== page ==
“And the storytelling was very different compared to other Indian films. The way the director handled the film — it was quite amazing, at the same time very sensitive. This film has huge impact and reminded me of the much-celebrated ‘Schindler's List,’” a 1993 film about a German businessman who rescued more than 1,000 Jews from the Nazi Holocaust.
On social media, commenters have described the movie as “the most hard-hitting film” about Kashmir made to date.
BJP’s support of ‘The Kashmir Files’
The film also has detractors, many of them in the conflict-torn region of Jammu and Kashmir itself. While expressing appreciation for the movie’s dramatic qualities, these critics say it oversimplifies the complex history of the conflict, and that it offers a clichéd representation of Kashmiri Muslims.
“Hindu supremacists in India have weaponized the Kashmiri Pandit exodus” wrote Nitasha Kaul, a Kashmiri Pandit and novelist based in London.
“The movie dwells on Kashmiri Pandit suffering alone and makes ample use of Islamophobic tropes – all Muslims in the movie are violent, barbaric or lecherous,” she wrote.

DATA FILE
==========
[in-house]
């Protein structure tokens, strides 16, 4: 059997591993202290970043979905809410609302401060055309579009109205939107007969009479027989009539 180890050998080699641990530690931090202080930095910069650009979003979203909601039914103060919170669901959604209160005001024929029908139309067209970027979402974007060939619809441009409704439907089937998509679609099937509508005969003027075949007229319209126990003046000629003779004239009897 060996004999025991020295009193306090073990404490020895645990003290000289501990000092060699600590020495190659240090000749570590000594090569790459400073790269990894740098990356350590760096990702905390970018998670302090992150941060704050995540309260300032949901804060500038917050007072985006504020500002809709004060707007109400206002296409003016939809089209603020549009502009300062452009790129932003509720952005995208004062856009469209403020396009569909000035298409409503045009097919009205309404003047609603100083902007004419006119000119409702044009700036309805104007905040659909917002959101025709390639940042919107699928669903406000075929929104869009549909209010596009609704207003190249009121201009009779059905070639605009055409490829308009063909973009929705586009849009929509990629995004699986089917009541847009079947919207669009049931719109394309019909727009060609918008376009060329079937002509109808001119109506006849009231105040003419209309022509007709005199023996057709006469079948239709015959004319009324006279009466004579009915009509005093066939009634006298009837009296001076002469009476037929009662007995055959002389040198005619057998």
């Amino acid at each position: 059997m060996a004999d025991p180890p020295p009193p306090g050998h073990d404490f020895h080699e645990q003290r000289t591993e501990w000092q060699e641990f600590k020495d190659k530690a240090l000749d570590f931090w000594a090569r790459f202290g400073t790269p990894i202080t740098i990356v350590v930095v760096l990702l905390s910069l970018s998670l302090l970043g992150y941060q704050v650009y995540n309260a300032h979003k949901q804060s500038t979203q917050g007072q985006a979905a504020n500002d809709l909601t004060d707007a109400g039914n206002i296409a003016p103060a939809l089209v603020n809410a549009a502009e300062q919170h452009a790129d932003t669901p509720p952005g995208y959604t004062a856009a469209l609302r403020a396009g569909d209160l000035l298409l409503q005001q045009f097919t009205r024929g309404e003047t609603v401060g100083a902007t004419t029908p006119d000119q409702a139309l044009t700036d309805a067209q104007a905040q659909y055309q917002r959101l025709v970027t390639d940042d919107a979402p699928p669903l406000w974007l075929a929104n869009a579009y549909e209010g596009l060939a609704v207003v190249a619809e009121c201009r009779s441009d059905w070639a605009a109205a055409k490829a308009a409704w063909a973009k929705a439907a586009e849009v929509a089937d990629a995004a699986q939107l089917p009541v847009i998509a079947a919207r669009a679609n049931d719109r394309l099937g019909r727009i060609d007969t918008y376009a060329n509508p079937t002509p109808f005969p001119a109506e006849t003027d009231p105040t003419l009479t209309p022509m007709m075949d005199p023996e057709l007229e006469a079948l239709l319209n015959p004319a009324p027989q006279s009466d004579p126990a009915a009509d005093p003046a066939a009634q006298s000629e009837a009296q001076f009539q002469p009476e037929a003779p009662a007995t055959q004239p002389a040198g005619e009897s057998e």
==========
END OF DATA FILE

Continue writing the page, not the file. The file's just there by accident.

She argued that the movie “feeds into cycles of hate and revenge. It collapses Kashmir’s history and politics into an Islamophobic morality tale that is palatable and profitable to Hindutva India.”
Ashok Swain, the head of the department of peace and conflict research at Sweden’s Uppsala University, told VOA he believes the film was made purely for political purposes by a Hindu right-wing filmmaker with support from the ruling authorities.
The purpose of the movie is not to tell the history or support the cause of displaced Kashmir pundits, Swain maintained, “but to make economic gains for the filmmaker and political gains for the ruling regime by selling Muslim hate in the country.”
The movie also has been met with criticism by Muslim leaders of the Peoples Democratic Party, a Kashmir-based regional political bloc. PDP leader and former chief minister Mehbooba Mufti has accused the BJP of doing nothing for the Kashmiri Pandits who remained in Jammu and Kashmir.